Michigan’s Trey Burke saw overtime as a new opportunity.
After watching his teammates struggle in the first half, and the Wolverines nearly eliminated from Big Ten tournament play in the second half, the freshman guard took matters into his own hands.
Burke scored seven of his career-high 30 points in the final five minutes, including the last 3-pointer in a late flurry of long-range shots, to help No. 10 Michigan rally for a 73-69 victory over Minnesota in the quarterfinals.
”We just kept telling each other that we weren’t going to win it on the offensive side, it was going to be the defensive side that was going to help us come out with the win,” Burke said. ”We got down late in the game and our bigs stepped up. We all stepped up on the defensive end and got it into overtime, and that gave us another chance to get the win.”
Michigan (24-8) didn’t blow it, and now faces archrival Ohio State on Saturday for a ticket to Sunday’s title game. The Buckeyes defeated Purdue 88-71 in Friday’s final game.
The Wolverines split the two-game series with both teams during the regular season and wound up tied with the Buckeyes and No. 8 Michigan State for the league’s regular-season title.
If Burke, an Ohio native, keeps playing this well, he could be the difference Saturday, too.
Burke started fast, scoring 11 of Michigan’s first 12 points, and finished strong. He was 11 of 14 from the field, 3 of 4 from beyond the arc, had three assists, two rebounds, two blocks and two steals.
Plus, he had just enough help.
Tim Hardaway Jr. scored 18 of his 20 points after halftime. Zack Novak, Evan Smotrycz, Stu Douglass and Burke combined for five consecutive 3s — the first three helping to force overtime and the last two giving Michigan the early edge in the extra period.
That was all Burke and his teammates needed to boost their confidence.
”Except for these two right here, our whole team had been struggling. So give guys credit,” Novak said who was sitting with Burke and Hardaway. ”Evan is able to knock down a shot. Trey’s pretty much doing whatever he wants. I pretty much get wide open for one there, Tim hit me on another one and when you’ve got two guys that garner so much attention and guys that can get wide open shots, it’s our job to knock them down.”
They also delivered a devastating knockout punch to Minnesota (19-14), which played for the second straight day without injured center Ralph Sampson III (back).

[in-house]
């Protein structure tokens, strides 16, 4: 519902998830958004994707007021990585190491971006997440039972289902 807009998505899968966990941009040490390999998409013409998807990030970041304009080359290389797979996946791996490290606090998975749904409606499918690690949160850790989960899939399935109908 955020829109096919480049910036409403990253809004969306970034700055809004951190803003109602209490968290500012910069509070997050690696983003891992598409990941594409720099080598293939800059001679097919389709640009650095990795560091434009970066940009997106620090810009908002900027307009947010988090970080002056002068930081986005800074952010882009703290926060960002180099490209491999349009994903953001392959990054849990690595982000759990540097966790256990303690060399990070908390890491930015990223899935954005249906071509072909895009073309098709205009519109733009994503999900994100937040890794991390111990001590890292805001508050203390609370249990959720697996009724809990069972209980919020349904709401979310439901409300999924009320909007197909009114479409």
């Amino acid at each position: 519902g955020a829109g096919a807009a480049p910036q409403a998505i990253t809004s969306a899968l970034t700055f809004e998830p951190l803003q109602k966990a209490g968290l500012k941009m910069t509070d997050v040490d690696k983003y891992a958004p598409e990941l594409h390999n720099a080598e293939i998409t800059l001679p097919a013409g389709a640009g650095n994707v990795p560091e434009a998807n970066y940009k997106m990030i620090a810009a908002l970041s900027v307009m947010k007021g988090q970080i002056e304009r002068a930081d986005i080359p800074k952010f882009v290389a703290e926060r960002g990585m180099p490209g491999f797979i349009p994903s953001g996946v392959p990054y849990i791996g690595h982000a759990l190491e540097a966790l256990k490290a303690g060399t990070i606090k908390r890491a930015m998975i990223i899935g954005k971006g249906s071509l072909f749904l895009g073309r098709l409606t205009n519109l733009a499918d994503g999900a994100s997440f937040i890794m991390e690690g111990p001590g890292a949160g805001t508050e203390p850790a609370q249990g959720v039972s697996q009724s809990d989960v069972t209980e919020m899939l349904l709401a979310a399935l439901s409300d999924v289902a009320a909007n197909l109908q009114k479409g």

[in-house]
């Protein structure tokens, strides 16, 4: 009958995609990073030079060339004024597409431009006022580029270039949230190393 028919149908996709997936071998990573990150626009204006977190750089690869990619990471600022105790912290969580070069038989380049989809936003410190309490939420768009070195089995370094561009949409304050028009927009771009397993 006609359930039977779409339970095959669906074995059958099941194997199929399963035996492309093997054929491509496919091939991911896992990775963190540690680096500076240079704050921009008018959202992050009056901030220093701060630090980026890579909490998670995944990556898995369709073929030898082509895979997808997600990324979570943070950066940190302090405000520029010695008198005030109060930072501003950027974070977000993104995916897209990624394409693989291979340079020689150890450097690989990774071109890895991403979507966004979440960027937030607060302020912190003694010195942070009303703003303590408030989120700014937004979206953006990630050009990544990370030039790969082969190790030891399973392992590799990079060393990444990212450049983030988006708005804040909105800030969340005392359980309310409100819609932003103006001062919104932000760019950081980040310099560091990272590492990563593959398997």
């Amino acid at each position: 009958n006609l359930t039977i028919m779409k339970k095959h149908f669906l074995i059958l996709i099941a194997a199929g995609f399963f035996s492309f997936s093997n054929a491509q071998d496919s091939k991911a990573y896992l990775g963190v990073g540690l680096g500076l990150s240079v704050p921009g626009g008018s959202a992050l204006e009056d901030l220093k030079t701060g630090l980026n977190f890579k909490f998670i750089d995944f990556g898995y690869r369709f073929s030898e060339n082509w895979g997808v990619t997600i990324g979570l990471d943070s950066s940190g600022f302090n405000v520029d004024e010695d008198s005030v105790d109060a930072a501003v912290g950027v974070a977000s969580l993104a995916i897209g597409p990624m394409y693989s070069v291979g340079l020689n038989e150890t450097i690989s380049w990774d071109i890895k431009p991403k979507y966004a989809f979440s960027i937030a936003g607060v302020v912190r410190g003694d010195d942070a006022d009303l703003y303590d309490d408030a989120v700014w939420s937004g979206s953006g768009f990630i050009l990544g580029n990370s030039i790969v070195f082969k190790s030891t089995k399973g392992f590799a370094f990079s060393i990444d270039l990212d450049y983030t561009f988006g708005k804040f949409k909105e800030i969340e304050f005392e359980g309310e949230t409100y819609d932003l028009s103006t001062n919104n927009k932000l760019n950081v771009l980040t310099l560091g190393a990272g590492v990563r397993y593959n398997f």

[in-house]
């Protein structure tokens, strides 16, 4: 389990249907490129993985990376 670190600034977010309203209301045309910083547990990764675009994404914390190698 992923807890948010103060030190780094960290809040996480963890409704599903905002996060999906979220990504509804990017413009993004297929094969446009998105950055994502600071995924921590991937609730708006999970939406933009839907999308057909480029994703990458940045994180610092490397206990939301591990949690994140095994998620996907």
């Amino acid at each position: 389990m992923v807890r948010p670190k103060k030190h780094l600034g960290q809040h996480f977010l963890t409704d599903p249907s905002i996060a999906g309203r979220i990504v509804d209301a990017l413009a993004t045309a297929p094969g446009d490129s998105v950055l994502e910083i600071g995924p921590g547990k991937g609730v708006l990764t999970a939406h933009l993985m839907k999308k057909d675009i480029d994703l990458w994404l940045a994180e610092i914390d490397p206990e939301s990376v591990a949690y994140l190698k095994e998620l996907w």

And the Golden Gophers couldn’t blame anybody but themselves.
With 4:37 left in regulation, Minnesota had a 54-45 lead and was in prime position to pull off the biggest upset of the tournament. But the Gophers managed only one more basket in regulation, gave up two 3s in the final 72 seconds of regulation and then failed to convert on either of its game-winning chances in the closing seconds.
Andre Hollins led Minnesota with 21 points, and Rodney Williams finished with 20 points and six rebounds but failed to hit the 10-foot, off-balance buzzer-beater that would have given the Gophers a dramatic victory — and coach Tubby Smith his 100th win since taking the Minnesota job in 2007.
Instead, they’re heading home uncertain of their postseason fate.
”I said, let’s hold out hope, let’s keep hope alive that we will get an opportunity to play, but fate was in our hands and we just didn’t get it done,” Smith said. ”So we’ll just have to wait and see what happens.”
Minnesota finally broke open the back-and-forth game when it went on a 13-4 run late in the second half. Williams’ emphatic slam dunk with 4:37 left made it 54-45.
Michigan then changed its philosophy.
By locking up Minnesota’s offense, it gave the long-range shooters a chance to go to work. Novak knocked down one 3 with 3:33 to go and another with 1:12 left to make it 56-53. Smotrycz’s 3 tied the score at 56 with 17.6 seconds left.
Douglass and Burke started overtime with two more 3s, and when Douglass’ 7-footer rolled in the Wolverines had a 64-57 lead with 2:13 to go. All they had to do was make free throws to close it out.
”Like I said it was the defensive end. We came out with a different attitude,” Burke said. ”We locked down, we got on the boards. We just came out with another mindset. We came out and told each other we’re out here together and we got the win.”